What Comes After a Resolution: Goal Setting
As another year ends this is a time when people take the time to reflect on what they’ve accomplished in the past year and make self-assessments. A lot of people take an extra step and participate in an over-hyped, yearly ritual – the New Years Resolution. There’s nothing wrong with a resolution; a resolution is a decision to do or not do something. This is an important starting point for people to make successful changes in their lives, but it is a starting point which means there needs to be action afterwards for the change to happen. Pitfalls come when the vision is made but the path isn’t outlined to follow through. With no path to success the huge goal can seem daunting and if progress isn’t being made, then frustration and despair can start to develop. Once a person reaches this point then giving up usually occurs. The biggest shame of all of this is that there are a lot of people who genuinely want to make substantial changes in their life but don’t know how. When they say to themselves or others that they want to live a better life they’re not simply paying lip service. As soon as a person makes a personal declaration to move their life in a different direction the next, vital process is forming smaller, clearly developed action steps that build off of each other to move the person towards their broader vision – or goal setting.
Follow Through On Your Resolutions
The biggest reason why it’s more beneficial to make the shift towards setting goals after a resolution has been made is that the process of setting goals is more constructive than a simple declaration. When a person sits down to write down the smaller steps he thinks are needed to achieve his broader vision he creates specific, tangible pursuits. It takes the big and breaks down it down into more manageable tasks, which leads to more successes.
If a person wants to get in better physical shape (a resolution) writing down what that means specifically (losing weight, gaining strength, creating more energy,etc), what activities are they going to do, when they are going to do it, how regularly, and how they will measure their progress makes a person more engaged in their pursuit because the pathway to success becomes more clear for them.
A person may say that they want to be in a better financial position by the end of the next year. That’s great! Now, the person should take the next step and map out their path to success. Does a better financial position mean paying off debt, saving money, lowering expenses, or better investing? If the goal is to pay off debt by the end of the year then writing out a budget and creating a payment schedule become the monthly and yearlong goals.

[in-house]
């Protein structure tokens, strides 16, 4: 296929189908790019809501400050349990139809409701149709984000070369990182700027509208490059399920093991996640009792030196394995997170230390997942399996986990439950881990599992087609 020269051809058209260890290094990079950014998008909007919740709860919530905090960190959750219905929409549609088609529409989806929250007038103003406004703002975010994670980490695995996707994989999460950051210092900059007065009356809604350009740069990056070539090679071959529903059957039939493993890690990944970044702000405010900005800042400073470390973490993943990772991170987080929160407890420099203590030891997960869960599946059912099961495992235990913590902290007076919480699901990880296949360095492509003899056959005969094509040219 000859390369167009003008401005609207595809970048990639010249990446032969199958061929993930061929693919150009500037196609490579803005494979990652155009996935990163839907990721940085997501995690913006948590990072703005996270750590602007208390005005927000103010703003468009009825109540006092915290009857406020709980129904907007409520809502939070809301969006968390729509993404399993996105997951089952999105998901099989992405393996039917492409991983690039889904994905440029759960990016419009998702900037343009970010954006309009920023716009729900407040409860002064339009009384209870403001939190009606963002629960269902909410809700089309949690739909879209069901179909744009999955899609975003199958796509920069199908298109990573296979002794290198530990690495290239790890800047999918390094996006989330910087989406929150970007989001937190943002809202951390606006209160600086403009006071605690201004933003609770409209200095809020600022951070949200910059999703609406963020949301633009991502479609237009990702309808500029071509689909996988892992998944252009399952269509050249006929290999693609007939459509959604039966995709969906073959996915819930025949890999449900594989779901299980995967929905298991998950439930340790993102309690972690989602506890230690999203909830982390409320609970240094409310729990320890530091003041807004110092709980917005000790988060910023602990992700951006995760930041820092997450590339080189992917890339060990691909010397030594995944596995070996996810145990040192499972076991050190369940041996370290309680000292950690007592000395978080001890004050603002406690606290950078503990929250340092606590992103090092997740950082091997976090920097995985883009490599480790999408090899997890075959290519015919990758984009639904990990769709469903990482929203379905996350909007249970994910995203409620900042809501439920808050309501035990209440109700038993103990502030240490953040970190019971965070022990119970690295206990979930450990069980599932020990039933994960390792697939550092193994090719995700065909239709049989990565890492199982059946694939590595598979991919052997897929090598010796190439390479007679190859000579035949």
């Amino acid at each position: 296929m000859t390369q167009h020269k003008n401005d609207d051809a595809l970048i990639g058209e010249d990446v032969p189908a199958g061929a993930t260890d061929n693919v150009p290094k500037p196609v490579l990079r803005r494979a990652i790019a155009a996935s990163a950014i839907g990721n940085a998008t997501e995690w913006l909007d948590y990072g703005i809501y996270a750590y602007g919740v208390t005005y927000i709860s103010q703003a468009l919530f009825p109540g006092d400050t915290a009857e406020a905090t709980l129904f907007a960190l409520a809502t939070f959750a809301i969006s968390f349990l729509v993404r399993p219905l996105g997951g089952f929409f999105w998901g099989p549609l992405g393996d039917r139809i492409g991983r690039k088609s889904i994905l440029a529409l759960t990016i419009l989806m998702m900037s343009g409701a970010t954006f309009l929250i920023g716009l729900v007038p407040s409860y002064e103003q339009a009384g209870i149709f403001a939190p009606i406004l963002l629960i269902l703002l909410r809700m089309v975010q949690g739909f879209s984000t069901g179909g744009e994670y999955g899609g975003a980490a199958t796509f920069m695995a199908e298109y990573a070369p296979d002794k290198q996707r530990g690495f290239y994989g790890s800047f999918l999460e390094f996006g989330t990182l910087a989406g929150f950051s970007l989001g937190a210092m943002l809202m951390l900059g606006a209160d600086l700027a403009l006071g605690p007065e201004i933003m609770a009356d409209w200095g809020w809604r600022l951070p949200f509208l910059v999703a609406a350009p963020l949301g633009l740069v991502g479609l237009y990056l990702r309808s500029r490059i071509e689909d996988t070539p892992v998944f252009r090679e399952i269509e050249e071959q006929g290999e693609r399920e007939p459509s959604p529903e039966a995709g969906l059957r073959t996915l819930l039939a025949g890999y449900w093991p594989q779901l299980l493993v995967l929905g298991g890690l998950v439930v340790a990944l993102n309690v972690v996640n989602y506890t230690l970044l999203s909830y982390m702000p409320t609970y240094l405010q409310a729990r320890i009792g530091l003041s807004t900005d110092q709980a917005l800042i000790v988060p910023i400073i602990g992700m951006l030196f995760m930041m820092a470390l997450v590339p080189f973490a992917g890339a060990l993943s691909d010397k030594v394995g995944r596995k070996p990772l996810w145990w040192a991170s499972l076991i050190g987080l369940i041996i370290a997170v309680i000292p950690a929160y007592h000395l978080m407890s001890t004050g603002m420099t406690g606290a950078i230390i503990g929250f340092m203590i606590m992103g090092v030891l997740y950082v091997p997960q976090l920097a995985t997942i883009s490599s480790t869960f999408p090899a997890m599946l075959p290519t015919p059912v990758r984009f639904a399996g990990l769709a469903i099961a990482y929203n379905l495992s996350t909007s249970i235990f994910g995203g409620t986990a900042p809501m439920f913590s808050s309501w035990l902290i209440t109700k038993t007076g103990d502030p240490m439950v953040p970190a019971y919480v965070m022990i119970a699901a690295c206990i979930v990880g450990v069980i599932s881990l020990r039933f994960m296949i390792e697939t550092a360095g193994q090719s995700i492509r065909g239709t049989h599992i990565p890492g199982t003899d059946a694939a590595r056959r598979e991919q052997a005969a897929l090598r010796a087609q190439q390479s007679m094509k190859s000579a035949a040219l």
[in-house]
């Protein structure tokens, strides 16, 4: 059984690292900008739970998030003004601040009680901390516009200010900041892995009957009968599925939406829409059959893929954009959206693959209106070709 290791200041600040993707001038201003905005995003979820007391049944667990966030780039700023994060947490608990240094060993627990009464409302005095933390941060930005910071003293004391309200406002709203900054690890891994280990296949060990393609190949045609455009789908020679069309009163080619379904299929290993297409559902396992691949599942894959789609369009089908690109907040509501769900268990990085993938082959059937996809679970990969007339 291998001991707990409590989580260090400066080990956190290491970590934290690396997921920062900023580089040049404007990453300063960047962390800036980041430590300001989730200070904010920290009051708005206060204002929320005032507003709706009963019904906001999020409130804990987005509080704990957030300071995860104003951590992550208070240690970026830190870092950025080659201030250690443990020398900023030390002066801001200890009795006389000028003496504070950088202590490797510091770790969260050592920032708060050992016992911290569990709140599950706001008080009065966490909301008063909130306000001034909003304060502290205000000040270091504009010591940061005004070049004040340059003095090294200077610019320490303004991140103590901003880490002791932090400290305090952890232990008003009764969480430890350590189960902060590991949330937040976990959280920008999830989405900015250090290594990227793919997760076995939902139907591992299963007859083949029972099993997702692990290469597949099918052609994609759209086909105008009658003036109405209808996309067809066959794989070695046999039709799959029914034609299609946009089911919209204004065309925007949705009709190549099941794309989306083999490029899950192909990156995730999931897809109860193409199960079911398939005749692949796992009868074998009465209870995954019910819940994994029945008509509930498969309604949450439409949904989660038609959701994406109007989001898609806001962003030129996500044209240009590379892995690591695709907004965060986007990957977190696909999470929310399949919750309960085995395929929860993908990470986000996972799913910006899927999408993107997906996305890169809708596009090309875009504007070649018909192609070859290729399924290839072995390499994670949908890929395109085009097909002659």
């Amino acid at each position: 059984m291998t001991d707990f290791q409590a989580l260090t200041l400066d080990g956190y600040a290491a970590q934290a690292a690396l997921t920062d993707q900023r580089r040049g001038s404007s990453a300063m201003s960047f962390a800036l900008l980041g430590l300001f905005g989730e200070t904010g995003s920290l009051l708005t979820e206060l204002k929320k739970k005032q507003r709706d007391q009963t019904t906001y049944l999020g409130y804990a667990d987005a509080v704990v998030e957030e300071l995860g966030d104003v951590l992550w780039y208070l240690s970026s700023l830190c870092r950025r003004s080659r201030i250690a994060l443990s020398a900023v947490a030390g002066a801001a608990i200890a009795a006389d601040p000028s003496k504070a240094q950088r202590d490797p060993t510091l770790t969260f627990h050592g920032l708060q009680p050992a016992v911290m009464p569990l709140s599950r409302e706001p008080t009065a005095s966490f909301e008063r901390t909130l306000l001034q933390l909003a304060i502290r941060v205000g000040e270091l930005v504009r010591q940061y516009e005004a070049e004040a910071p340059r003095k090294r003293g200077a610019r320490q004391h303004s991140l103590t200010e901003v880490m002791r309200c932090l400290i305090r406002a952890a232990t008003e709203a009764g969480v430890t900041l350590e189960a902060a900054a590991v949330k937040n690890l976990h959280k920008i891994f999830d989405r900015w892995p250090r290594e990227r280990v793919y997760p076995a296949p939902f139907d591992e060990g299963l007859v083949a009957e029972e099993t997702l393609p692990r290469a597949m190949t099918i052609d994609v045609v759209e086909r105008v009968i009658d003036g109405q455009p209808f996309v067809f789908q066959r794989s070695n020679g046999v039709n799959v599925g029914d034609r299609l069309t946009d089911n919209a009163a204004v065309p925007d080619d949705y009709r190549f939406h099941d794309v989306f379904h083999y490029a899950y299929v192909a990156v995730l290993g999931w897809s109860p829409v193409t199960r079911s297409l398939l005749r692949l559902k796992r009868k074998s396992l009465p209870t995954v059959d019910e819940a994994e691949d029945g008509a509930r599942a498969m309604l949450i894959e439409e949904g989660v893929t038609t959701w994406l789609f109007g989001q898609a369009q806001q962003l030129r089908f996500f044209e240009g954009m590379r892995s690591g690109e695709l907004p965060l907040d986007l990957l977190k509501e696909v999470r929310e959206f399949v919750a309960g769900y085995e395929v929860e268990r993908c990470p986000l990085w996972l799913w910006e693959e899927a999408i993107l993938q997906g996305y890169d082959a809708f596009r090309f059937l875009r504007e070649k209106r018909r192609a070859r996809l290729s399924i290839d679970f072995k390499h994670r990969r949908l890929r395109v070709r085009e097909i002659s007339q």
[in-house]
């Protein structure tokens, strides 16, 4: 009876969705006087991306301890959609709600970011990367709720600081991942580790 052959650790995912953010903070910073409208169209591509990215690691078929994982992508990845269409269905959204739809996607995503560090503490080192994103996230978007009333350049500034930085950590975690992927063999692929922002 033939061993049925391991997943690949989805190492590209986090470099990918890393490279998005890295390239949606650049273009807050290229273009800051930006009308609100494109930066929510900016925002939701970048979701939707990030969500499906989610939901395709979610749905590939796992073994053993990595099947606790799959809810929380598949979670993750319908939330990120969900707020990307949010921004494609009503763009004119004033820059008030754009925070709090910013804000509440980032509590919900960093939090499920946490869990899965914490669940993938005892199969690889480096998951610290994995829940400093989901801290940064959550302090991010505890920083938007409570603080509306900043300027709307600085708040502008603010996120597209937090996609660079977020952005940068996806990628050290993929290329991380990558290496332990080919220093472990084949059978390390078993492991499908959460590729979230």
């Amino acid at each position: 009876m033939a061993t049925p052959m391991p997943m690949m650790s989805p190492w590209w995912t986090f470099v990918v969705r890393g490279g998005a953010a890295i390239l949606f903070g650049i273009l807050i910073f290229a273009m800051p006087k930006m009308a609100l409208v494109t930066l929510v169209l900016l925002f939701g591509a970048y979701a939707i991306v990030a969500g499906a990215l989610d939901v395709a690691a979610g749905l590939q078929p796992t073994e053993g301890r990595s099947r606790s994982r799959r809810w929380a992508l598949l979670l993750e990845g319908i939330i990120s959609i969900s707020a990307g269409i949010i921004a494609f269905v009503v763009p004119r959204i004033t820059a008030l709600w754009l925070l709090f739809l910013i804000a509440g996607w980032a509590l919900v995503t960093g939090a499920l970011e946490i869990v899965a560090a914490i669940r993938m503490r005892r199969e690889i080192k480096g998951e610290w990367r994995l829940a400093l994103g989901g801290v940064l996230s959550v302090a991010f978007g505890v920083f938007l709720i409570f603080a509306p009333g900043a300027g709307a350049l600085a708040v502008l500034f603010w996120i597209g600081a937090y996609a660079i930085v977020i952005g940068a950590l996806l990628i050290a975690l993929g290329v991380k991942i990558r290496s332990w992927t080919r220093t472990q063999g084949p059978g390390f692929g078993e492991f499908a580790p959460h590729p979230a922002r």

Even the process of setting goals may seem daunting because your mind may want to go everywhere, but once a person spends some time focusing on what their resolution is and what are the most important elements to success, it is all worth it. When a handful of smaller goals is outlined, it makes the unmanageable become very much achievable.
Goals Help You Accomplish Your Resolutions
Goals hold you more accountable. If you’ve written down goals for the year it’s hard to ignore them knowing that you spent time and energy writing them down (especially if you’re keeping them some place where you know you’ll see the list of goals on a regular basis). If the goals were important enough to commit them to paper and memory, then they have to have some sort of meaning, which makes them harder to hide from. This forces you to make honest self-assessments on your progress. A resolution can easily be forgotten or dismissed if there’s no serious intent to follow through or a strong commitment to it, making it a weak ideal. Goals on the other hand strip away excuses and make a you answer to the most important boss - yourself!
Because goals (both short and long term) are made within specific timeframes, they create a stronger sense of purpose. When a person knows that they’re being held personally accountable not only for what they do but how the will be using their time, they’re more aware of the cost of lost opportunities.
A person with specific fitness goals is less likely to mindlessly skip a workout if they know that by doing so they just loss a day out of their weekly and monthly progress. A resolution does not instill the same focus in a person, because they allow a person a broad amount of time to accomplish the resolution, making it easier to put off. Goals are designed with time and mile markers in mind; you can tell whether your use of time is moving you forward or setting yourself back. This lets a person know that there’s purpose to their actions, that there’s a reason behind everything they’re doing because it’s building towards the next step which is aiding in their overall mission. With this type of mindset, a person can’t help but develop a stronger sense of focus and inner drive, both admirable characteristics.
The Bigger Picture of Goal Setting
Setting goals require reflection, self-analysis, and planning, which are not always fun or pleasant. But what goal setting does is empower a person to change and become a more active participant in their life. We’re obviously big believer of people having goals (whether they be fitness, career, or other personal goals) here at Crossfit Clintonville.
Our gym and business is a result of a commitment made and outlining what goals were needed to make our business and facility a reality. Our mission is transforming lives through fitness. We don’t just accomplish that by an hour-long workout. We believe we owe it to our members by accomplishing our mission by demonstrating how transformation and success occur which, for us, a big part is a person maintaining personal goals and regularly goal setting.